Dear Car Talk:
I want to know if I'm justified in feeling smug. I have a hybrid that has a full electric vehicle mode. When the light turns green and I tromp on the pedal, am I right that I'm not polluting the air like the guy in the next lane, nor abusing my engine at all? -- Tom
I think permission to feel smug comes with every hybrid, Tom. If you look, it's probably listed on the new car sticker. You can smug it up all you want. In EV mode (some hybrids allow you to push a button for battery-only operation), you are not polluting the air like the guy next to you in the '76 Volare.
Obviously, the electricity you used to charge up your battery came from somewhere. And unless it's a plug-in hybrid and you get your power from solar or wind, you did create some pollution somewhere to get your battery charged.
But nothing's coming out of your car that affects the air around you. Well, unless it's coming from you, Tom, but that's between you and your gastroenterologist.
You're also not harming your engine, because you're not using your engine. You're using your electric motor. Are you harming the electric motor? No. A gasoline combustion engine has many more parts, and more inertial forces at work -- parts that have to start and stop, and change direction, like pistons, connecting rods and valves. All that stuff gets stressed more, and wears out more quickly when you suddenly change speeds and floor the gas.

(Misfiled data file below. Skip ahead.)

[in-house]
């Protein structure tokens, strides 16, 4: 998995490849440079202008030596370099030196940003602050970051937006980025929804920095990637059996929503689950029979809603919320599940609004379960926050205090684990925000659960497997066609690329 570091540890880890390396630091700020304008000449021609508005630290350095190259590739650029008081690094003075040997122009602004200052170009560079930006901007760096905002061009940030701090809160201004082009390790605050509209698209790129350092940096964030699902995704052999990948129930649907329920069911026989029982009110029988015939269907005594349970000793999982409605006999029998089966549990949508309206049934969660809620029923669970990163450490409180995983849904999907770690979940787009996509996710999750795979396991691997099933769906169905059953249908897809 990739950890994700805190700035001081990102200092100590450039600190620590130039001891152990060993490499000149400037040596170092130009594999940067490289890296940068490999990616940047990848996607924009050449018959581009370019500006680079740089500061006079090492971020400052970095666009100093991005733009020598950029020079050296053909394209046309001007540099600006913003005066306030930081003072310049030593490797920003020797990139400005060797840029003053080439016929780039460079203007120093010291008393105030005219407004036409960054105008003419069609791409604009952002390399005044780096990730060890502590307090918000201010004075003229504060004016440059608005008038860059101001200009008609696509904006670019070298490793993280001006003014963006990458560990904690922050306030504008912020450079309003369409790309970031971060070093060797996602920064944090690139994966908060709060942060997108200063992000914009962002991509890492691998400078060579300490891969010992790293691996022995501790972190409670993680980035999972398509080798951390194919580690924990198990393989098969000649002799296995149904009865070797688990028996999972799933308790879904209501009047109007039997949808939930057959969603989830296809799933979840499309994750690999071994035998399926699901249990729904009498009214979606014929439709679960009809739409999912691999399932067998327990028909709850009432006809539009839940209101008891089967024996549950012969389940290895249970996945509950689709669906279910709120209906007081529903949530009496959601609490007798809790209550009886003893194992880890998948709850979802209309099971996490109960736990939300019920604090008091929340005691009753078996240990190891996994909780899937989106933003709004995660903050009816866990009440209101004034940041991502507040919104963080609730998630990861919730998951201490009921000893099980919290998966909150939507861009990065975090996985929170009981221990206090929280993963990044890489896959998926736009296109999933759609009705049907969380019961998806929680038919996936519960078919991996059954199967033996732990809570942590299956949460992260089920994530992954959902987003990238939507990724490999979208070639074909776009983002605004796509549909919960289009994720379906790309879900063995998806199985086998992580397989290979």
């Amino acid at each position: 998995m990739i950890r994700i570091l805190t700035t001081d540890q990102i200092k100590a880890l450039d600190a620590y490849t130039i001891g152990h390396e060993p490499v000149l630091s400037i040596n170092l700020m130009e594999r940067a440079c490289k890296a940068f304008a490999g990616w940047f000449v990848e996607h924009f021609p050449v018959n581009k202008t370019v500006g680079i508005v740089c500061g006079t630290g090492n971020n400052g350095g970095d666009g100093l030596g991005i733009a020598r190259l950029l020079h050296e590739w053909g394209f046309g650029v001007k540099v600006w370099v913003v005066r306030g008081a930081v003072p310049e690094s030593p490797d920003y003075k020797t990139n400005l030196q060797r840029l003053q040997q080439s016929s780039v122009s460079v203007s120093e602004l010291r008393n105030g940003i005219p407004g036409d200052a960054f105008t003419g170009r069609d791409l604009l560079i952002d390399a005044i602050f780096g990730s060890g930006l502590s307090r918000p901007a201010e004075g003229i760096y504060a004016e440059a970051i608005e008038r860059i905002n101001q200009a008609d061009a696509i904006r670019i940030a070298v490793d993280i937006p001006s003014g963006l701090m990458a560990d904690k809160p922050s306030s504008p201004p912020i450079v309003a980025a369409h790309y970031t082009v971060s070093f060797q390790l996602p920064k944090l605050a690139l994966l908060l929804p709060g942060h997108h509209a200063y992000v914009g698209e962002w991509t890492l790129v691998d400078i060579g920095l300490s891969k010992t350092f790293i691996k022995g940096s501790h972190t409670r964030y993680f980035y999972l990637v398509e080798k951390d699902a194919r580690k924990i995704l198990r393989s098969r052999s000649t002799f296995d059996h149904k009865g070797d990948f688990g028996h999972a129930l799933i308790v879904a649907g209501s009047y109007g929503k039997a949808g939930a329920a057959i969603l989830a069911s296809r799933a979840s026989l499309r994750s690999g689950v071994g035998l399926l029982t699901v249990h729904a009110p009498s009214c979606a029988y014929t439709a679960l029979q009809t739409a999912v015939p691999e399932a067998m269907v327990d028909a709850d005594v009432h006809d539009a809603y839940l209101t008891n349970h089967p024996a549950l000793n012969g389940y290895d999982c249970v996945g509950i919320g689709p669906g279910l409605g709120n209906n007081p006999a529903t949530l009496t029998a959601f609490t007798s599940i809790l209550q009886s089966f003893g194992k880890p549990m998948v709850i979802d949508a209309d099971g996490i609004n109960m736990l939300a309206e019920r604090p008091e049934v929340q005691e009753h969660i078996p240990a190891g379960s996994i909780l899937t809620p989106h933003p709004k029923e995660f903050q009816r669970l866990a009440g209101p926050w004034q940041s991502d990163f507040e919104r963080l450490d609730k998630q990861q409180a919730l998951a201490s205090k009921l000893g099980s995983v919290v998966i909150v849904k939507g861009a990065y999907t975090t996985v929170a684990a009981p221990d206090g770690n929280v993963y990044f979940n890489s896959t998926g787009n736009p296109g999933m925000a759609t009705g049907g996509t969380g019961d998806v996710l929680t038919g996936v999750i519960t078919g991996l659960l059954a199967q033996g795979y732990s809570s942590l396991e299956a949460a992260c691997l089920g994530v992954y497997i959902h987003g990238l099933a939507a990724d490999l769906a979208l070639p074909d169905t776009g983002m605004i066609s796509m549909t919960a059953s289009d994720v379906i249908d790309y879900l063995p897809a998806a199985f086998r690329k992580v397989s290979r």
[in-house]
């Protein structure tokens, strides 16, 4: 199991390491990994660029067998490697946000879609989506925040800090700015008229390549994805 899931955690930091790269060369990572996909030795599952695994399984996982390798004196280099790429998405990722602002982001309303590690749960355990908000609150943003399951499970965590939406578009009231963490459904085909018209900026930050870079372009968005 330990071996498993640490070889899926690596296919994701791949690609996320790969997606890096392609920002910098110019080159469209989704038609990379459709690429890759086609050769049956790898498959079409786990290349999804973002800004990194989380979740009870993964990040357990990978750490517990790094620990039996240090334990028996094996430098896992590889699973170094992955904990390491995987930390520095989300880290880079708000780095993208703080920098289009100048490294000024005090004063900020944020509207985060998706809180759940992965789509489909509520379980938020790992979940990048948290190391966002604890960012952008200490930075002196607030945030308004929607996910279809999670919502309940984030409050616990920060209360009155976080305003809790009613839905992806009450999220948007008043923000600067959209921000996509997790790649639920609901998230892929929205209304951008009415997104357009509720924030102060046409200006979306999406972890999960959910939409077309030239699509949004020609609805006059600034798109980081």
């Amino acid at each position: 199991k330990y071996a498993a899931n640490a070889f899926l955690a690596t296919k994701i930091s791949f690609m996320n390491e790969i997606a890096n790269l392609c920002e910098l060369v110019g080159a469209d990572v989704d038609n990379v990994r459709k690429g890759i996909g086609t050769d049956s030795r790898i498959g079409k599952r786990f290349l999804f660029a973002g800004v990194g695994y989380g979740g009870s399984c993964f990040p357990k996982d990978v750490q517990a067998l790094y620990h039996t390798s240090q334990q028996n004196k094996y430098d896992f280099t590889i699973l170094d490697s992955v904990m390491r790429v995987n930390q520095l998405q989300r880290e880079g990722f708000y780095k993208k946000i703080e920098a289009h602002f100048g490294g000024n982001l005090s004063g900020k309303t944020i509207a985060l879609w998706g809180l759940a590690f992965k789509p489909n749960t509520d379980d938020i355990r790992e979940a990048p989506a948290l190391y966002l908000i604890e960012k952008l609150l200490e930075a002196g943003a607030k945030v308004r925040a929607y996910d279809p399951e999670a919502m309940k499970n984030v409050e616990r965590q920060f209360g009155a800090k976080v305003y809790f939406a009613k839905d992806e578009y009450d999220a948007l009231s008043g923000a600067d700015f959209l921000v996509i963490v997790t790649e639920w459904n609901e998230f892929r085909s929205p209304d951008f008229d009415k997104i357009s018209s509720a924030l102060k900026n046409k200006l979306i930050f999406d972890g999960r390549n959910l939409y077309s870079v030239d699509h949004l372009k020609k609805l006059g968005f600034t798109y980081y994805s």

An electric motor, on the other hand, has fewer parts, and the main component of an electric motor does only one thing. It spins around an axle. And if it's well-built, as most electric motors in cars are, it really doesn't care how fast it spins. So no harm is done to the motor when you whomp on the accelerator.
However -- you knew there'd be a however, Tom, right? There are still things like the drive axles and the suspension parts that are stressed if you go from zero to 60 in a few seconds. Like a combustion engine, these parts are sitting still with you at a stoplight, and suddenly, there are huge forces on them coming from the electric motor. And you're not doing those mechanical parts any favors.
So when you're in the breakdown lane, and the guy in the '76 Volare tootles past you at 25 mph, blowing blue smoke, you can still be smug, Tom. Just say to him, "Ha, I didn't pollute, and my electric motor didn't feel a thing. I'm only waiting for a tow truck because I broke my axle."
Instead of trading in your old car for pennies on the dollar, donate it to your favorite NPR station. They will turn it into the programs you love. Here's how.